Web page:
The Credit Joe Flacco Deserves


Earlier this week, Ravens’ safety Ed Reed joined the chorus, going on Sirius XM Radio with Adam Schein and saying that Flacco “looked rattled”, held the ball too long at times, and “didn’t look like he had a hold of the offense.”


So let’s take a quick look at the credit that Joe Flacco deserves for that 5-3 Ravens record in games he has started in the postseason (seven on the road). To do this, I took all postseason games in the last 20 years, and found the 20 most similar games to Joe Flacco’s passer rating for each Ravens playoff game, and looked at the winning percentage in those games. It’s not perfect by any means, but it gives us a sense of how frequently teams win when they have offensive passing performances like the Ravens, with the differences more attributable to other things–defense, defensive turnovers, special teams plays, and rushing performance.

Let’s go down the blow by blow for the eight postseason games.

GAME ONE- 59.1 Passer Rating, 9 of 23, 135 yards, 0 TD, 0 INT [Baltimore at Miami, Jan. 4, 2009].

This game was tied at 3-3 when Ed Reed returned an interception 64 yards for a touchdown. Miami turned the ball over 5 times. Flacco completed less than half his passes, for less than 6 yards a pass, but at least had no interceptions. Playoff Record for Teams with Similar Passer Rating: 7-14 (33.3% win).

GAME TWO- 89.4 Passer Rating, 11 of 22, 161 yards, 1 TD, 0 INT [Baltimore at Tennessee, Jan. 10, 2009]

Baltimore only managed 9 first downs in this game, and were out gained by 180 yards, but won the turnover battle 3-0. Flacco did lead a field goal drive in the final minutes after the offense had done nothing all day, and Matt Stover made a 43-yarder to win it 13-10. Playoff Record for Teams with Similar Passer Rating: 9-11 (45.0% win).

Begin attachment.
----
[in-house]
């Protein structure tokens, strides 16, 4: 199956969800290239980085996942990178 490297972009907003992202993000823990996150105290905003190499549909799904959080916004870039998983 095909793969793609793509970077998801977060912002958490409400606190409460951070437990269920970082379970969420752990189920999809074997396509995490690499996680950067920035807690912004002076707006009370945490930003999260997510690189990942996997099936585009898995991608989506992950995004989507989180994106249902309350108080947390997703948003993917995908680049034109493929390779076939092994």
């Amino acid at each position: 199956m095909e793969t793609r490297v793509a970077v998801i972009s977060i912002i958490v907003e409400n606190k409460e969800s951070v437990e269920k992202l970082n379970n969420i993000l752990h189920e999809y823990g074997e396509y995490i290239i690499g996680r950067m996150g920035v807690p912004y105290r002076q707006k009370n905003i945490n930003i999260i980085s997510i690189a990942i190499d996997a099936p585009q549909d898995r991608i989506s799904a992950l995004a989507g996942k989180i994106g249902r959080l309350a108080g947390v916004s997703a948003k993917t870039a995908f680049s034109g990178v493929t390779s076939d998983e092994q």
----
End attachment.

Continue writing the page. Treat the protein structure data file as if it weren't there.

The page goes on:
GAME THREE- 18.2 Passer Rating, 13 of 30, 141 yards, 0 TD, 3 INT [Baltimore at Pittsburgh, Jan. 18, 2009].

In a defensive showdown, Flacco had three interceptions, including the decisive one that was returned for a touchdown by Troy Polamalu in the fourth quarter to extend the lead to 23-14. Playoff Record for Teams with Similar Passer Rating: 2-18 (10.0% win).

GAME FOUR- 10.0 Passer Rating, 4 of 10, 34 yards, 0 TD, 1 INT [Baltimore at New England, Jan. 10, 2010].

If you wanted Exhibit 1 in the Playoff Wins category, this game is it, the lowest rated game for a winning quarterback in a playoff game ever. Baltimore jumped on New England with a long Ray Rice touchdown early, then relied on four New England turnovers and 234 rushing yards to roll to victory. Playoff Record for Teams with Similar Passer Rating: 2-18 (10.0% win).

GAME FIVE- 48.4 Passer Rating, 20 of 35, 189 yards, 0 TD, 2 INT [Baltimore at Indianapolis, Jan. 16, 2010].

The Colts pulled away steadily in this game for a comfortable 20-3 win. Baltimore committed four turnovers, including two Flacco interceptions, as Flacco had what has been his second highest yardage total in a playoff game (though he averaged only 5.4 yards per attempt). Playoff Record for Teams with Similar Passer Rating: 2-18 (10.0% win).